Apple and Google have dropped the hugely popular Fortnite game from their app stores after the game’s developer introduced a direct payment plan that bypasses Apple and Google’s platforms.
Both Apple and Google take a 30 per cent cut from in-app revenue purchases, which has long been a sore spot with developers.
Fortnite is free but users can pay for in-game additional items such as weapons and skins.
Its developer, Epic Games, said in a blog post that it was introducing Epic Direct payments, a direct payment plan for Apple’s iOS and Google Play.
Epic said the system was the same payment system it already used to process payments on PC and Mac computers and Android phones.
Apple said the service violated its guidelines.
“Epic enabled a feature in its app which was not reviewed or approved by Apple, and they did so with the express intent of violating the App Store guidelines regarding in-app payments that apply to every developer who sells digital goods or services,” Apple said in a statement.
Apple said Epic had had apps on the App Store for a decade and benefited from its tools, testing and distribution. It said it was working with Epic to resolve the violations and return Fortnite to the app store.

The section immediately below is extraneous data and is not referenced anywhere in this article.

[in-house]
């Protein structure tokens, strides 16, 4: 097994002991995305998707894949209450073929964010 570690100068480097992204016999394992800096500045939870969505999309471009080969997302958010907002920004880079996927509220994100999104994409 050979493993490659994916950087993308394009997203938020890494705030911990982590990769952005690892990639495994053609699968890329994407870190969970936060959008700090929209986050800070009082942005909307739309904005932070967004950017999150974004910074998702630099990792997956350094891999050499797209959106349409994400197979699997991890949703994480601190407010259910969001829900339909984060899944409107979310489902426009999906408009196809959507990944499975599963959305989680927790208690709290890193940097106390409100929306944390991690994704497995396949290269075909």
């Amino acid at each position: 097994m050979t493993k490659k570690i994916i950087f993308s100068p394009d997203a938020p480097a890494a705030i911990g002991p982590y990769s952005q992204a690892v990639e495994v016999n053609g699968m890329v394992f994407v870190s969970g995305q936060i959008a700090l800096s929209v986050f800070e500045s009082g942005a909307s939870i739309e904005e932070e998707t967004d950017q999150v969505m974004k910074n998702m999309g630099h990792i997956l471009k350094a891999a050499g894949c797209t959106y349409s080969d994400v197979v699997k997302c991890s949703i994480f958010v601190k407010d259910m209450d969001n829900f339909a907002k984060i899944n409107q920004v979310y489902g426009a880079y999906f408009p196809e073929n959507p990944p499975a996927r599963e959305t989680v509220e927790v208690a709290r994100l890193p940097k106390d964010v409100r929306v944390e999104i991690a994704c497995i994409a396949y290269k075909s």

Epic Games did not immediately return a request for comment. Epic’s Fortnite Twitter account said the company would release a new short film, Nineteen Eighty-Fortnite, a seeming parody of Apple’s iconic 1984 commercial that introduced the Macintosh computer.
It has also filed a complaint against Apple in the US District Court.
It remains possible to install Fortnite on Android, however. Epic itself points visitors to its website, where they can either download Fortnite through the Epic Games app or via the Samsung Galaxy Store on Samsung devices. This is different from iPhone and iPad, where it’s now impossible to install the game if you hadn’t already done so.